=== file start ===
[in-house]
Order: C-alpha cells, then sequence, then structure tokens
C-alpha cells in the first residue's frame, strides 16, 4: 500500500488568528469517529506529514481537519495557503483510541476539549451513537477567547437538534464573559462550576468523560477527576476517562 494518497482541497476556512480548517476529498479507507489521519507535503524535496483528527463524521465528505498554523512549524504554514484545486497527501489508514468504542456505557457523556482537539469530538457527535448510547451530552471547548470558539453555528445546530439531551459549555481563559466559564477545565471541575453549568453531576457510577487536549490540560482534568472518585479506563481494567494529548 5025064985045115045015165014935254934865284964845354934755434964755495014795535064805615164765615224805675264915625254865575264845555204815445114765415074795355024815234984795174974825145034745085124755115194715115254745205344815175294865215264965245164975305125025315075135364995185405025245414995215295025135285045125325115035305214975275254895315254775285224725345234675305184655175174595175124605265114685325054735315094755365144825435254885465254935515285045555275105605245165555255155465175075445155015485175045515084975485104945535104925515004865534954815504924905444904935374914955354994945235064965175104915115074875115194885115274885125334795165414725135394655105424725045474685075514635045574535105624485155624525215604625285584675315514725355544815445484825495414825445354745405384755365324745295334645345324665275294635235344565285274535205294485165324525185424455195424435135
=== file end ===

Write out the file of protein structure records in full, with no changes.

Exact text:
[in-house]
Order: C-alpha cells, then sequence, then structure tokens
C-alpha cells in the first residue's frame, strides 16, 4: 500500500488568528469517529506529514481537519495557503483510541476539549451513537477567547437538534464573559462550576468523560477527576476517562 494518497482541497476556512480548517476529498479507507489521519507535503524535496483528527463524521465528505498554523512549524504554514484545486497527501489508514468504542456505557457523556482537539469530538457527535448510547451530552471547548470558539453555528445546530439531551459549555481563559466559564477545565471541575453549568453531576457510577487536549490540560482534568472518585479506563481494567494529548 5025064985045115045015165014935254934865284964845354934755434964755495014795535064805615164765615224805675264915625254865575264845555204815445114765415074795355024815234984795174974825145034745085124755115194715115254745205344815175294865215264965245164975305125025315075135364995185405025245414995215295025135285045125325115035305214975275254895315254775285224725345234675305184655175174595175124605265114685325054735315094755365144825435254885465254935515285045555275105605245165555255155465175075445155015485175045515084975485104945535104925515004865534954815504924905444904935374914955354994945235064965175104915115074875115194885115274885125334795165414725135394655105424725045474685075514635045574535105624485155624525215604625285584675315514725355544815445484825495414825445354745405384755365324745295334645345324665275294635235344565285274535205294485165324525185424455195424435135